Kubernetes provides a shared pool of resources allocated based on how you configure your containerized application. The allocation process is handled by a Scheduler, which checks the resource requirements of each container and selects an appropriate node to deploy the container’s pod.
You define a container’s resource requirements by specifying resource requests and limits (compute resources).
- Resource requests specify the resources that have to be reserved for a container. A Scheduler has to ensure that the container’s pod is placed in a node that guarantees the availability of requested resources.
- Resource limit specifies the maximum amount of resources a container is allowed to use. If a container’s resource needs exceed the set limit, the kubelet automatically restarts it.
You can specify several types of resource limits and requests, but in this article, we’ll focus on CPU and memory.
Where do we configure these resource requests and limits? To see this, we must first understand a pod's role in resource allocation. A pod in Kubernetes is the smallest and simplest unit in the Kubernetes object model that you create or deploy. They are self-contained and can be used to run single or multiple instances of an application. We deploy applications as pods with resource requirements specified in the pod definition YAML.
Note: You can also deploy an application without specifying the resource requirements. In such a case, Kubernetes automatically sets them for you.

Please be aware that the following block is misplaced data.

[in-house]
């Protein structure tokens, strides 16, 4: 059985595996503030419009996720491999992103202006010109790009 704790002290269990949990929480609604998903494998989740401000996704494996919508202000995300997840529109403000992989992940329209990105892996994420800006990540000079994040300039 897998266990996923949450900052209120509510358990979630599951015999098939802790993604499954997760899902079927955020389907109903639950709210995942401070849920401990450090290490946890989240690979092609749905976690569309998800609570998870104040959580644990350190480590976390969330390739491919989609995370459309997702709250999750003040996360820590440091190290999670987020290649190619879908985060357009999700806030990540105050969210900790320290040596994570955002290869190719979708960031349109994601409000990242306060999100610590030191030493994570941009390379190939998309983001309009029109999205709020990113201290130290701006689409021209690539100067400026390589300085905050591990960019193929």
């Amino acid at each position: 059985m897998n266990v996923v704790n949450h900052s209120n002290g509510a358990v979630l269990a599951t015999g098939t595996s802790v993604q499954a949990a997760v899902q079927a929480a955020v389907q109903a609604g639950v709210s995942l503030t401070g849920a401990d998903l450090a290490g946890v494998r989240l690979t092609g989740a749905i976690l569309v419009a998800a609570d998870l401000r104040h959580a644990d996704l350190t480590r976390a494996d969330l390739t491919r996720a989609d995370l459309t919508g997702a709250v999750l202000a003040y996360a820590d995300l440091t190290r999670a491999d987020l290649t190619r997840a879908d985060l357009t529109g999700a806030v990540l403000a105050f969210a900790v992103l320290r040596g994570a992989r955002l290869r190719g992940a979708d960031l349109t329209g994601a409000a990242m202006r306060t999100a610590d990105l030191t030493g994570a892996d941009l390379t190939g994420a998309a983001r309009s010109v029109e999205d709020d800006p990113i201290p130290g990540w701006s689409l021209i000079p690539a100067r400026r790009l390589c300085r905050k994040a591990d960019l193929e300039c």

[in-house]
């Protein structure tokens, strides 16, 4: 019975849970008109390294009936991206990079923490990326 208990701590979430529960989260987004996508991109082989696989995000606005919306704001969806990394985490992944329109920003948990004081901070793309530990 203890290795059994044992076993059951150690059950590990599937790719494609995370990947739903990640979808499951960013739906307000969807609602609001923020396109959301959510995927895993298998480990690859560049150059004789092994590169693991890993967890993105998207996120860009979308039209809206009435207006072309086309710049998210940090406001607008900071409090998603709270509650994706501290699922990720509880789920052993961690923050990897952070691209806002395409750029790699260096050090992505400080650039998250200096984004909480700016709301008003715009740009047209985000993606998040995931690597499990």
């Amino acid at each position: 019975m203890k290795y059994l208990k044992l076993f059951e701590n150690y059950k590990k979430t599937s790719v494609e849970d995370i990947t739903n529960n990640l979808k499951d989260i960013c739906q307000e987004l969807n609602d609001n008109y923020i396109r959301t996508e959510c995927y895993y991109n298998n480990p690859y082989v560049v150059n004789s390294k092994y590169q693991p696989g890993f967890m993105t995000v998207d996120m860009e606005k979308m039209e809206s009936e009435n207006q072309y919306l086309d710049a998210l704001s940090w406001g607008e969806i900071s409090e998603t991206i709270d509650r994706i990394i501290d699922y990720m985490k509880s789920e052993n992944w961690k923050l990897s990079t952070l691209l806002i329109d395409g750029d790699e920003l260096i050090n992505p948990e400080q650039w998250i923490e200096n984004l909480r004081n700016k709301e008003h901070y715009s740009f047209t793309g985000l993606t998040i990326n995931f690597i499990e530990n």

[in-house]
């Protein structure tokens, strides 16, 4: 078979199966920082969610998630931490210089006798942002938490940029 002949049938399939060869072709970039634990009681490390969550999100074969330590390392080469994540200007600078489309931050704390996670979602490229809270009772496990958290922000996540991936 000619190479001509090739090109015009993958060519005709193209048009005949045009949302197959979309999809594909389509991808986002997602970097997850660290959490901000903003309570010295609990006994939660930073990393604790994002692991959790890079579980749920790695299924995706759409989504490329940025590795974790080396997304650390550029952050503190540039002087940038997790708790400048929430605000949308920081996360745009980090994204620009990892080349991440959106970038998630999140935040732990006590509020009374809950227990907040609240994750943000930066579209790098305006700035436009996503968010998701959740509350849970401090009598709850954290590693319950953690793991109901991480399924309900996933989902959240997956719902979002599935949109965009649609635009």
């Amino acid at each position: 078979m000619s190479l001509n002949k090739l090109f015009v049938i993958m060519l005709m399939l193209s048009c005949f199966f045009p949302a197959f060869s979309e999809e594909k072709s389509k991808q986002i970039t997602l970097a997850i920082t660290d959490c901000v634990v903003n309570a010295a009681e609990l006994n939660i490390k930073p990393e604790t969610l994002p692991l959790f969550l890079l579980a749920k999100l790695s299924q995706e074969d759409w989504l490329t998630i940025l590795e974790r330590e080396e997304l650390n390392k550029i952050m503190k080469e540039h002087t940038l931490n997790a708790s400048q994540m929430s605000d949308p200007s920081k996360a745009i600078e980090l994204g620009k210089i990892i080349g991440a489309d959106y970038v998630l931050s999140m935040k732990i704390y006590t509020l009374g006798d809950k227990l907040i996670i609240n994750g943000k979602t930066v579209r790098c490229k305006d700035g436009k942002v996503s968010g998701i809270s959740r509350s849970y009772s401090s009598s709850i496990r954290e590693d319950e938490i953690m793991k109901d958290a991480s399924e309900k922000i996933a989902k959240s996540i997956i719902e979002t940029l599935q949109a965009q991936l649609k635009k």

Let’s assume we have a containerized web application - with resource requests and limits specified- deployed in a pod defined by the YAML file below:
apiVersion: v1 kind: Pod metadata: name: webapp spec: containers: - name: webapp image: nginx resources: requests: memory: "64Mi" cpu: "250m" limits: memory: "128Mi" cpu: "500m"
In this example, the
webapp container requests 64Mi of memory and 250m CPU units, and it has limits of 128Mi of memory and 500m CPU units. The Scheduler will ensure that the pod is placed in a node that guarantees a memory of 64Mi and 250m CPU units. The kubelet will restart the pod if it exceeds 128Mi or 500m.
But, what if our web app starts to get a lot more traffic, and we don't want to drop any of users' requests? Keep in mind that if the traffic increases, the resources utilized by the app will also increase.
If it reaches the current limit, the container will be restarted, causing a temporary outage that degrades the users’ experience. And we don’t want that! This is where the concept of autoscaling comes in.
Autoscaling is the dynamic assignment of resources to match changing applications' needs. Kubernetes has three built-in methods of autoscaling: vertical pod autoscaling, horizontal pod autoscaling, and cluster autoscaling. This article will focus on Vertical Pod Autoscaler (VPA).